According to warnings of U.S. agencies that protect national critical infrastructure, electronic devices used to control the equipment at water treatment plants and other industrial sites contain serious flaws that could allow attackers to remotely manage them.
“Some models of the PLC Modicon Quantum, used in industrial control systems contain several hidden accounts that use pre-defined passwords for remote access,” – said the Group to respond to emergencies in industrial control systems (Industrial Control Systems Cyber ??Emergency Response Team) in information report , released Tuesday. Device manufacturers, the company Schneider Electric, based in Illinois, has released a revision to protect some of the weaknesses and continues to develop additional means of protection.
PLCs (programmable logic controllers), located at the lowest levels of the site where the computerized sensors are responsible for the valves, turbines or other equipment under control.Passwords are assigned by default, and stitched in Ethernet-cards are used to transmit commands and devices to read the temperature and other data. Ethernet-ins also allow administrators to remotely control the equipment using protocols such as Telnet, FTP and WinDriver Debug port.
According to a posting in the blog on Monday, an independent researcher Ruben Santamarta security modules, NOE 100 and NOE 771 contain at least 14 stitched passwords, some of which were published in the instructions. Even in cases where the passwords are hidden with the use of encrypted hashes, simply restore them due to the documented vulnerabilities in the operating system VxWorks. As a result, attackers can use them to enter the device and gain privileged access to management.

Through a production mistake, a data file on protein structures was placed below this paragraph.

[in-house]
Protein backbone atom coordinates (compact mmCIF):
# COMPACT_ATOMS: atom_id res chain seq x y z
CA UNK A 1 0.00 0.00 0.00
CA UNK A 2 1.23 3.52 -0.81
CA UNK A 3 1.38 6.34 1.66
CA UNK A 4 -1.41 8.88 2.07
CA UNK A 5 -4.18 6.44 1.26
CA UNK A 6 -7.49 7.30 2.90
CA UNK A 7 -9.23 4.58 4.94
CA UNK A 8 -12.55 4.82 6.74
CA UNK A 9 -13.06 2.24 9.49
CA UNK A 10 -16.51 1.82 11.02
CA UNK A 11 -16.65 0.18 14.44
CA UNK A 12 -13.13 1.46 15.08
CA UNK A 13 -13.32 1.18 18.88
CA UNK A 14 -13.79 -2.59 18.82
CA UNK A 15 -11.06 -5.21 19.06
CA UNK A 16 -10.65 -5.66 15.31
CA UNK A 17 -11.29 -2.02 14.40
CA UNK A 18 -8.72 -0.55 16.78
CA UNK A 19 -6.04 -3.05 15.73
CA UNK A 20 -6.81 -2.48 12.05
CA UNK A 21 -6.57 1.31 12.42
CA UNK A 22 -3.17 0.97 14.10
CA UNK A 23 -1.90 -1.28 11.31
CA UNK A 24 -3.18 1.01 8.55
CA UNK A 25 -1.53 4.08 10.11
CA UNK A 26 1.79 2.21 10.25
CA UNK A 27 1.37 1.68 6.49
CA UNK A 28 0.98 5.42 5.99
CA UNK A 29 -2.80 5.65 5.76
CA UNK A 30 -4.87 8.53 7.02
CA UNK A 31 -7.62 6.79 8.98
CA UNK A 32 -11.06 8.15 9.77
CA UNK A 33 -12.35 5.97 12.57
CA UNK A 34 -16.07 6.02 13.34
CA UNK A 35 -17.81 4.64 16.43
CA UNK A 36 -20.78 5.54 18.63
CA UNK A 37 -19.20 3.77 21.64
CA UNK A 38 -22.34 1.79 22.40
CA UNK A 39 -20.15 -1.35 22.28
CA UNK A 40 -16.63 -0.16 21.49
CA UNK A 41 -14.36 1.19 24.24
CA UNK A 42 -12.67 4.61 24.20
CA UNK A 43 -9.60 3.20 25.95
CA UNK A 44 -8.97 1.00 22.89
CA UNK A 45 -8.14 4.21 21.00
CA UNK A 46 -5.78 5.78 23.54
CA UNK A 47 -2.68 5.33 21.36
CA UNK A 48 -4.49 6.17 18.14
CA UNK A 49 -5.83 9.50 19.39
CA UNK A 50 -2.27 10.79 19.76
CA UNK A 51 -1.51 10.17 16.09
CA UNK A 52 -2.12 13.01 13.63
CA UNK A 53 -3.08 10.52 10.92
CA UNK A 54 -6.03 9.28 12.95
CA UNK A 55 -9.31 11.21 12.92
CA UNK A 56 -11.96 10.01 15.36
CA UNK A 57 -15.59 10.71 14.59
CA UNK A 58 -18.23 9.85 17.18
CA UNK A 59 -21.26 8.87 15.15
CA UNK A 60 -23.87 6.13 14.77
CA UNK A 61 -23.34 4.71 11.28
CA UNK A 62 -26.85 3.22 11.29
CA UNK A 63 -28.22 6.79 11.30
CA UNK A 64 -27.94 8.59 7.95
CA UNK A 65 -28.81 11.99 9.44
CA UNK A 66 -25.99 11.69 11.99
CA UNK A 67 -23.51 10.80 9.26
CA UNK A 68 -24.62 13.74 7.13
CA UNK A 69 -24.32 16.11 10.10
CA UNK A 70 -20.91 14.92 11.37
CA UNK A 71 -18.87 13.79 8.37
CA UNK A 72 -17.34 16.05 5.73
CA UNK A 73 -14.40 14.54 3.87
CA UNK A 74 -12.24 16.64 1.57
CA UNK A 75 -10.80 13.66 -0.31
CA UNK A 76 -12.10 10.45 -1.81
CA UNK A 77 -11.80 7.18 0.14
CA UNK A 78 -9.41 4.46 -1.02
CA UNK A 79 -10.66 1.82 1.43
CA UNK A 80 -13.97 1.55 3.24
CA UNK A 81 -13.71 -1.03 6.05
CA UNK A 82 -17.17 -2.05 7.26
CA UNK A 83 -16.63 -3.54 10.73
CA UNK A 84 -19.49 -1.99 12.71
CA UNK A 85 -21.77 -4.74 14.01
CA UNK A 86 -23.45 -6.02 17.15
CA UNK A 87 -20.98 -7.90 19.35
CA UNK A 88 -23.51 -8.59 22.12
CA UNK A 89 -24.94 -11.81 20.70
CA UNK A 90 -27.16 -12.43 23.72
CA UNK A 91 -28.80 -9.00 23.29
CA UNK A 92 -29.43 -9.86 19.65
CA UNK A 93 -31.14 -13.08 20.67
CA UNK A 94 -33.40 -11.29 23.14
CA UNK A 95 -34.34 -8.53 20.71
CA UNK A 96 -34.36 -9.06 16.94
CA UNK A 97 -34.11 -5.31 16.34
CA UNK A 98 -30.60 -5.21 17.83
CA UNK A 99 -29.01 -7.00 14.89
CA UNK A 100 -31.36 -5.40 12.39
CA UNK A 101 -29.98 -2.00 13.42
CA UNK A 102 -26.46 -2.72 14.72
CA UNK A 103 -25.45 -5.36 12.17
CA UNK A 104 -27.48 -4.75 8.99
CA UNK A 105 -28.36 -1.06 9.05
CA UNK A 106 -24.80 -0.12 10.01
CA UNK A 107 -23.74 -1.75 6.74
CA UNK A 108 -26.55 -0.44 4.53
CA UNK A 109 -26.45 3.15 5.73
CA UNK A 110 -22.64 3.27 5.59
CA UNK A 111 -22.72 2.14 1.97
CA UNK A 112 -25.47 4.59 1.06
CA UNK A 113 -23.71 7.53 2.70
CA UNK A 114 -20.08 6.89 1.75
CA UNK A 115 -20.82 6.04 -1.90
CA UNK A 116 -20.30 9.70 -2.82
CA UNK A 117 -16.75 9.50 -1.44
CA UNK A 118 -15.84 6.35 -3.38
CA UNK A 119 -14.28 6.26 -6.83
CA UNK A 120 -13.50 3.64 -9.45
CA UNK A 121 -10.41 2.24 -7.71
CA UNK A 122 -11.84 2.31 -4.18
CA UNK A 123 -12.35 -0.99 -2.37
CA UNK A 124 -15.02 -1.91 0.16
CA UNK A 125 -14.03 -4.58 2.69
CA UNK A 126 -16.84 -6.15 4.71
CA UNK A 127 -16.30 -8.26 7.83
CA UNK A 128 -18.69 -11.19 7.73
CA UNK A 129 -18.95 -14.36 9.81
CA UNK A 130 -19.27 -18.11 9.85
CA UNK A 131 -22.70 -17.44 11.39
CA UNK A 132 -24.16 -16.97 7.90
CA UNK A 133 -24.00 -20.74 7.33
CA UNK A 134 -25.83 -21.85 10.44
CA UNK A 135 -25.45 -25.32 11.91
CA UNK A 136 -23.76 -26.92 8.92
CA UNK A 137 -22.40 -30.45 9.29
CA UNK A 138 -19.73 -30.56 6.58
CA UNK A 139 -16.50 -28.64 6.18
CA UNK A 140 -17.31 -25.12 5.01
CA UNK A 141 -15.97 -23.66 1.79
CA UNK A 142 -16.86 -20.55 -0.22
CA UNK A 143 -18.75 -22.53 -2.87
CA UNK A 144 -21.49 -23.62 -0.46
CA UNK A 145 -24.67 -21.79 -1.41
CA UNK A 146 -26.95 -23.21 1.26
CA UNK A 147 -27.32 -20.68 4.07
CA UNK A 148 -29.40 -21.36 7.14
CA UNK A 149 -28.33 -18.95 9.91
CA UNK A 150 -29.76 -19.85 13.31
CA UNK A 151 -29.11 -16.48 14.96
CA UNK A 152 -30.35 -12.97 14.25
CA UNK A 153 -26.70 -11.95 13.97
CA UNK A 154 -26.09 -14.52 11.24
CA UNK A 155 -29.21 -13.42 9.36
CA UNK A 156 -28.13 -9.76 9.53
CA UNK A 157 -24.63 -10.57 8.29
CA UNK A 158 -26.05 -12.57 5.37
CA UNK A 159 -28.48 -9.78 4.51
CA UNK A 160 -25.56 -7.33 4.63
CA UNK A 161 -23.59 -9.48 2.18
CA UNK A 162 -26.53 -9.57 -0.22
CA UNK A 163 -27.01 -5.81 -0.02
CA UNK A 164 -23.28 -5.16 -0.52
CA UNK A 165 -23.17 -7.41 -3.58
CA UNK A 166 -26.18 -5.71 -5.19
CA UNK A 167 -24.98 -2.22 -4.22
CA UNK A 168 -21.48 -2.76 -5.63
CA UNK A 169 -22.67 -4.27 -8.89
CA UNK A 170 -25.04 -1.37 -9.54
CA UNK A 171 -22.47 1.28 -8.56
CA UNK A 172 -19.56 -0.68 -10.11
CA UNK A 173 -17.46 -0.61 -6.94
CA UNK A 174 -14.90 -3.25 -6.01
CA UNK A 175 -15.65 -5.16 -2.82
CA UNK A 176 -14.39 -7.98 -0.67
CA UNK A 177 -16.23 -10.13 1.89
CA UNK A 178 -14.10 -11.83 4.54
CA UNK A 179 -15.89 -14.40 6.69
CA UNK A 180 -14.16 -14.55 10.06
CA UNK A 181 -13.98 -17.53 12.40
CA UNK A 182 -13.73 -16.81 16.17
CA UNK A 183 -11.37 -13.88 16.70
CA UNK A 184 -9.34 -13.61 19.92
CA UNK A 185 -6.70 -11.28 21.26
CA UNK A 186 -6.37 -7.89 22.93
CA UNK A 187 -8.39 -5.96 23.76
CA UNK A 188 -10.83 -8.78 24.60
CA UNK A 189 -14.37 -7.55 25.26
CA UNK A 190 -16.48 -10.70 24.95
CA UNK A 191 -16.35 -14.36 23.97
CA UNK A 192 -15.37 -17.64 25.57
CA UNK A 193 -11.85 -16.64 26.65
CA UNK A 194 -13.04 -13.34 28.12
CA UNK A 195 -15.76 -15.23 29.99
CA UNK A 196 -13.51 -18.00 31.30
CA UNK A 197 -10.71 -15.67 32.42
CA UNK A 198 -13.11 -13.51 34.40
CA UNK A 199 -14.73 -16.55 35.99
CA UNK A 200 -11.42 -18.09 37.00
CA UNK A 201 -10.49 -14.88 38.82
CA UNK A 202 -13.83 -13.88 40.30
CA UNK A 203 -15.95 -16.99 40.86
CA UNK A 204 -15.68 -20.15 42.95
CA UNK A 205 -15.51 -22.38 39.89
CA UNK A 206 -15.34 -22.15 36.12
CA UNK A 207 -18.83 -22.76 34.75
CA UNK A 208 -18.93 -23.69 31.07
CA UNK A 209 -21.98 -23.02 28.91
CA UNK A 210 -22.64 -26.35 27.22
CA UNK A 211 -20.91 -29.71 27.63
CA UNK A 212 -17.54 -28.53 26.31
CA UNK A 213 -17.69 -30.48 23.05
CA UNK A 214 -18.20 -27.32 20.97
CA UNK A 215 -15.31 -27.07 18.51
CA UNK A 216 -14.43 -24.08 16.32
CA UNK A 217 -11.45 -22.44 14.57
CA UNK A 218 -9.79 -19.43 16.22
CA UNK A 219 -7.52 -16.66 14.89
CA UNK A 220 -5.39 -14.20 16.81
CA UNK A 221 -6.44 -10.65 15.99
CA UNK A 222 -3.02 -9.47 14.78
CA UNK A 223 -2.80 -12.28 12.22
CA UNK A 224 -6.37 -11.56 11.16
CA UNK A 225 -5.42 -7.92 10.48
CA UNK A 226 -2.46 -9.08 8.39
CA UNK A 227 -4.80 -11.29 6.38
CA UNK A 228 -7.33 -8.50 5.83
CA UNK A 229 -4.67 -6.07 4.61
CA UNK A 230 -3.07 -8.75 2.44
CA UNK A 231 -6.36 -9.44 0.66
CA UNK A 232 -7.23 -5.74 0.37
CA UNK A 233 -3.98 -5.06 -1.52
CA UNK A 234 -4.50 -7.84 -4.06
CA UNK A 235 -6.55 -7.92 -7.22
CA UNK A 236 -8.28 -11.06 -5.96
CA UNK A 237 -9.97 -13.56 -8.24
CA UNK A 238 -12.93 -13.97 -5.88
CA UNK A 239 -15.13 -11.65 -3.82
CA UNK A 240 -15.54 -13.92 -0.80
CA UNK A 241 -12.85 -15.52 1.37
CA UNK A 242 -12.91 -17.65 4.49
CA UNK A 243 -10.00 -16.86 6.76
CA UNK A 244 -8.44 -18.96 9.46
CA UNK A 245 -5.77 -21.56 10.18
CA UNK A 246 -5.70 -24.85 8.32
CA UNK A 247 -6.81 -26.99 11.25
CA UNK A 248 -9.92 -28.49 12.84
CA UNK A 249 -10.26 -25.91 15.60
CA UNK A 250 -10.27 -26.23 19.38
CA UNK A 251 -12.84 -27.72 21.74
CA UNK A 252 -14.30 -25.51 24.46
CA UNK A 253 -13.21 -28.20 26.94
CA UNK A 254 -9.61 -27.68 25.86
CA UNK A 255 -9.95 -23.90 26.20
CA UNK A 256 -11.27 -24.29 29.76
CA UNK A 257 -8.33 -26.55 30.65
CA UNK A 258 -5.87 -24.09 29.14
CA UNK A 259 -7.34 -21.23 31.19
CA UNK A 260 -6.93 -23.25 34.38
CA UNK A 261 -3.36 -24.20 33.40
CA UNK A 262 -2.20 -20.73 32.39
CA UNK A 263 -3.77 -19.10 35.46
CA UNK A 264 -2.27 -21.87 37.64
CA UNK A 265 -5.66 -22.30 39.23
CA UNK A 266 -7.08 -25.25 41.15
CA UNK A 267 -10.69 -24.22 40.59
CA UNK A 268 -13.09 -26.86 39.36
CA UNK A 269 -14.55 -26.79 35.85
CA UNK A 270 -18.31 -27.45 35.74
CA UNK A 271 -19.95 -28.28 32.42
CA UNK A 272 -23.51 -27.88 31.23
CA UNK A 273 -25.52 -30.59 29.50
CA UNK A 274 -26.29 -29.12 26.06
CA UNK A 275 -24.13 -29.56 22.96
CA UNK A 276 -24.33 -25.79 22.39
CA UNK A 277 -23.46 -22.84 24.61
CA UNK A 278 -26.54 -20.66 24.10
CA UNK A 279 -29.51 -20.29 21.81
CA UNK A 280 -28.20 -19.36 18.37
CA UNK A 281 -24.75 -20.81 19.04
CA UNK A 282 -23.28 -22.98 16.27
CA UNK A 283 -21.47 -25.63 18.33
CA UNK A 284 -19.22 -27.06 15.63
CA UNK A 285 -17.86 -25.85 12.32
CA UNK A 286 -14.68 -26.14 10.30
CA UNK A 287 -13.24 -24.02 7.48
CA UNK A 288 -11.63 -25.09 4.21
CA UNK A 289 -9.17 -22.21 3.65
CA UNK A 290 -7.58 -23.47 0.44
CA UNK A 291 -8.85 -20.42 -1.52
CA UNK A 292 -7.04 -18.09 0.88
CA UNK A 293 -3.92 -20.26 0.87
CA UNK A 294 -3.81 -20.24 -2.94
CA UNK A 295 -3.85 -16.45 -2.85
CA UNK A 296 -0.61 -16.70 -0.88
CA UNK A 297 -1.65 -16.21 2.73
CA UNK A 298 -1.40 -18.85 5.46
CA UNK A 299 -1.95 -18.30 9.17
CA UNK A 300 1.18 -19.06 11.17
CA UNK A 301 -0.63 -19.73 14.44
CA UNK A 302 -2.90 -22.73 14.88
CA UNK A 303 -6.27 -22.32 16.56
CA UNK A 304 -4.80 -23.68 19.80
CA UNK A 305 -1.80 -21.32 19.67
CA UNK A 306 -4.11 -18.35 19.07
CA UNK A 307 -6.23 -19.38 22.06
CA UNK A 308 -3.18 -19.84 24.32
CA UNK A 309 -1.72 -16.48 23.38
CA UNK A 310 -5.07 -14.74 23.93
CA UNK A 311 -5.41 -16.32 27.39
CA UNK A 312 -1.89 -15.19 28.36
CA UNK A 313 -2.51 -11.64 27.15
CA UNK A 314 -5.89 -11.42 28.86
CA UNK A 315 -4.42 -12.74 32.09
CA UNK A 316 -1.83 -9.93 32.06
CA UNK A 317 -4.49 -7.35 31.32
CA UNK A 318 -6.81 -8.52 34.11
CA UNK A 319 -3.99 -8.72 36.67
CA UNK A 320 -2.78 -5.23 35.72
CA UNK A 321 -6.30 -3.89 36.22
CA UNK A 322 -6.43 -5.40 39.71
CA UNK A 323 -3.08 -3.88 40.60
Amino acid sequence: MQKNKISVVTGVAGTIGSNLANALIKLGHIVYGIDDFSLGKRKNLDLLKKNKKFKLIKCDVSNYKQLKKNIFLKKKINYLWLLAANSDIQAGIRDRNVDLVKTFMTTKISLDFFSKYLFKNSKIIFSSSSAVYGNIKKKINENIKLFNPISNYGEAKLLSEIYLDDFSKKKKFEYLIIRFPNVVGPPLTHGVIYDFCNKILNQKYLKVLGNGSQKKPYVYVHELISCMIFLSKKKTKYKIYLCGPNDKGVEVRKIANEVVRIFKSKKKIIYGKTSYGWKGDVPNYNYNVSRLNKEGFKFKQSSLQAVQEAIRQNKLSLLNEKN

Hard-coded passwords – a common vulnerability, found in many industrial control systems, including some series of PLC S7 from Siemens. Since the system control equipment associated with dams, refineries and water treatment facilities, unauthorized access is considered a national security threat, since it can be used to disrupt their work.
The FBI said they were investigating claims that last month the work of one of the utilities had been violated by some person claiming that it had access to computers connected to the Internet and controlling generators, ventilators and other equipment.
“The encoded data access, which gives you administrator privileges are pretty serious violation,” – said K. Reid Wightman, a security expert at Digital Bond, a consulting company that focuses exclusively on the security of industrial control systems (ICS). He said that the attackers may be difficult to get too much control over industrial control systems can only access the PLC, because often there is not indicated what kind of equipment connected to it.
“You do not have human-machine interface, so you do not know exactly what is connected PLC” – he explained. “I do not know whether the [device] drain valve, inlet valve or a light bulb.”
Wightman plans to publish the study in the next month at a scientific symposium on the safety of SCADA in Miami could lead to an increase in the damage that criminals can strike after receiving access to many commonly used PLC. Among other things, he said that his conclusions would have shown how to use the device, so they attacked the other systems which are attached.
Moreover, in his blog on Monday Santamarta said that data access can be used to install malicious firmware controllers. He also referred to the “undocumented features, security implications,” in Schneider devices. He said he discovered the hidden accounts by reversinzhiniringa firmware that controls the PLC.